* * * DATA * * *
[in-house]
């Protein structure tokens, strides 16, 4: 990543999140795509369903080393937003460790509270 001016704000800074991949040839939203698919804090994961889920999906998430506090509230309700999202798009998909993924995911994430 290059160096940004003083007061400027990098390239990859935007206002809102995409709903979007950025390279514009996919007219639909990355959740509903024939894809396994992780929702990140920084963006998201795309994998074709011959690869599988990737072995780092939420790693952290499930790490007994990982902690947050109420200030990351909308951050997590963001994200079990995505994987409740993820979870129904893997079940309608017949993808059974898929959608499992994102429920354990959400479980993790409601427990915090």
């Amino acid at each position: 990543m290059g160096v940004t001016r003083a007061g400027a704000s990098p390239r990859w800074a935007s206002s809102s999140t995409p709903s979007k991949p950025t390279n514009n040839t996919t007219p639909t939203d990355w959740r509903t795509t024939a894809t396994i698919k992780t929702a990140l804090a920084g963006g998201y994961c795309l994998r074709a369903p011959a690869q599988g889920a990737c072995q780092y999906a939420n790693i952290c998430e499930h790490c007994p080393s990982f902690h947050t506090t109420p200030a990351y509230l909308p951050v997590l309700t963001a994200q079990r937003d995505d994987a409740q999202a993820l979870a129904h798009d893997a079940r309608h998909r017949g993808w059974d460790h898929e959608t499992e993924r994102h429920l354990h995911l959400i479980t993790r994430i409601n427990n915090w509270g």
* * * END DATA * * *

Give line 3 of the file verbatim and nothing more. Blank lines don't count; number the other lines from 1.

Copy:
């Amino acid at each position: 990543m290059g160096v940004t001016r003083a007061g400027a704000s990098p390239r990859w800074a935007s206002s809102s999140t995409p709903s979007k991949p950025t390279n514009n040839t996919t007219p639909t939203d990355w959740r509903t795509t024939a894809t396994i698919k992780t929702a990140l804090a920084g963006g998201y994961c795309l994998r074709a369903p011959a690869q599988g889920a990737c072995q780092y999906a939420n790693i952290c998430e499930h790490c007994p080393s990982f902690h947050t506090t109420p200030a990351y509230l909308p951050v997590l309700t963001a994200q079990r937003d995505d994987a409740q999202a993820l979870a129904h798009d893997a079940r309608h998909r017949g993808w059974d460790h898929e959608t499992e993924r994102h429920l354990h995911l959400i479980t993790r994430i409601n427990n915090w509270g």